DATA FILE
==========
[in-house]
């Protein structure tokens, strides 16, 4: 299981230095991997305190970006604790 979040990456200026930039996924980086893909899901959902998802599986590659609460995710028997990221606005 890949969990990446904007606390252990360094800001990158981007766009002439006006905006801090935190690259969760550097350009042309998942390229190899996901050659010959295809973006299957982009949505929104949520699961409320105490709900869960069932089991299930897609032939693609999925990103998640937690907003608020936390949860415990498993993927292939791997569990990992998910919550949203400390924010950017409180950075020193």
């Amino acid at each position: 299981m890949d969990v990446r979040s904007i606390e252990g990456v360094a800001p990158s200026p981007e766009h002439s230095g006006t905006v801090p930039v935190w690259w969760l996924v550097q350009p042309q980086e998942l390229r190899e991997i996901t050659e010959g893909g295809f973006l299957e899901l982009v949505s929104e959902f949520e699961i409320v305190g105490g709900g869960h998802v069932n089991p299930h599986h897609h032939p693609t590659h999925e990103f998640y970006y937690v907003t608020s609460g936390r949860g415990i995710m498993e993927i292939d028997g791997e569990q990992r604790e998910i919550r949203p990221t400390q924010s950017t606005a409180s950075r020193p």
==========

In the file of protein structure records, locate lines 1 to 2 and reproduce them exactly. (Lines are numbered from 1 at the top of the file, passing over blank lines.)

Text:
[in-house]
């Protein structure tokens, strides 16, 4: 299981230095991997305190970006604790 979040990456200026930039996924980086893909899901959902998802599986590659609460995710028997990221606005 890949969990990446904007606390252990360094800001990158981007766009002439006006905006801090935190690259969760550097350009042309998942390229190899996901050659010959295809973006299957982009949505929104949520699961409320105490709900869960069932089991299930897609032939693609999925990103998640937690907003608020936390949860415990498993993927292939791997569990990992998910919550949203400390924010950017409180950075020193």